Institutional development of the water sector III - Addressing basic needs
Title: Institutional development of the water sector III - Addressing basic needs
Commissioned by: German Federal Ministry for Economic Cooperation and Development (BMZ)
Overall term: 2016 to 2020
With approximately 125 cubic metres of water available per capita and per year, Yemen is one of the most water-deprived countries in the world. The supply situation, which is already critical, has deteriorated dramatically due to the armed conflict and its escalation in March 2015. More than 21 million people are currently reliant on humanitarian aid. Nineteen million people have no adequate access to drinking water supply and sanitation. It is only possible to maintain drinking water supply services to a very restricted degree in larger cities, including the capital city Sana’a. This also compromises the supply to schools and other public institutions. Parts of the infrastructure have been destroyed and the electricity supply has largely failed. Drinking water pumps and sewage lift stations can only be operated with emergency power units.
The financial and personnel situation in water and sanitation companies has been weakened. They are less and less capable of securing the necessary staff and operating resources. The remaining professionals in the companies have difficulty safeguarding the necessary administrative procedures and planning and implementing measures to maintain and rehabilitate the ruined infrastructure. Overall, the municipal water and sanitation companies do not have the necessary material or personnel resources to overcome the crisis-related challenges facing the water sector.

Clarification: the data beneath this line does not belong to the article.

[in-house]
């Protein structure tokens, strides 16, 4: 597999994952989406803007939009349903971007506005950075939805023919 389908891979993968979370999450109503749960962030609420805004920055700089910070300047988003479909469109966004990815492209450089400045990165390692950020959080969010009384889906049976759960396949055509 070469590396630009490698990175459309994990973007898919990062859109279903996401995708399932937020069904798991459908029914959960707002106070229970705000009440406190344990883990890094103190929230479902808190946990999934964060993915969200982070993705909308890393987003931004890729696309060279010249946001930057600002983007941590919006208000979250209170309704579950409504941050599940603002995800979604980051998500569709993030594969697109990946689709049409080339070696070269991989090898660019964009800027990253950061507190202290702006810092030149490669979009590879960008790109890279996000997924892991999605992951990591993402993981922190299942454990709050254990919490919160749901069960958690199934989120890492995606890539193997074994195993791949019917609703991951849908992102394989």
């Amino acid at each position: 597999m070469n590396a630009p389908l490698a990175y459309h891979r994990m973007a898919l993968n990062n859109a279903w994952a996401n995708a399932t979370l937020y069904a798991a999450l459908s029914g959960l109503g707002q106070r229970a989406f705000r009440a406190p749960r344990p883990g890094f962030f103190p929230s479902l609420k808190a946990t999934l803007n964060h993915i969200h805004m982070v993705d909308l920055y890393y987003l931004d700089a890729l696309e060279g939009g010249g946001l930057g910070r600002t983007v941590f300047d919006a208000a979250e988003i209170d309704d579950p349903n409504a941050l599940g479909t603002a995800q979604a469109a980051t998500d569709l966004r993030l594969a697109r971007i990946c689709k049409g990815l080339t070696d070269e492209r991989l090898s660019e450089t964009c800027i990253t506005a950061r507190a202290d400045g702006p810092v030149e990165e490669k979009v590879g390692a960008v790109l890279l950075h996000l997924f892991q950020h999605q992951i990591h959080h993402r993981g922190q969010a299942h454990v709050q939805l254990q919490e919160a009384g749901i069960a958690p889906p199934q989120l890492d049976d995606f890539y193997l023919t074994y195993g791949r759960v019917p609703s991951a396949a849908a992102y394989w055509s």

The capacities of the municipal water and sewage companies as they face crisis-related challenges in the supply of drinking water and sanitation are strengthened.
The planned project activities can be divided into two fields of action:
- planning guidelines to maintain the drinking water supply and sanitation and
- demonstration measures to restore the drinking water supply and sanitation.
Measures which stabilise the drinking water supply and sanitation are planned, implemented and observed in a conflict-sensitive manner in selected water and sanitation companies depending on the security situation (do no harm approach).
- It was possible to maintain operation of 12 of the most important municipal water and sanitation companies. This contributes to stabilising the water supply and sanitation of eight million people in Yemen, which is approximately 30% of the population.
- An improved system for collecting water fees ensures that the sustainable operation of the water supply and sanitation is supported.
- With the help of the project, the personnel responsible in the water and sanitation companies have surveyed the war-related damage, planned measures for technical support and developed investment plans for restoring the infrastructure.
- Various pilot and demonstration projects are assessing urgent needs to establish how the water and sanitation infrastructure can be restored. Innovative approaches to strengthening resilience are also being tested: examples of these include the use of modern mobile devices to take consumption readings and charge fees, replacing diesel-operated generators with solar cells, collecting rainwater instead of using of tankers, replacing wasteful flush toilets with dry toilets and developing biogas plants and constructed wetlands for wastewater utilisation.
- The quarterly collection of water and sanitation companies’ resilience-oriented performance indicators enables Yemeni decision-makers and the international donor community to monitoring water supply and sanitation without delay, meaning that the effectiveness of the aid measures can be reviewed.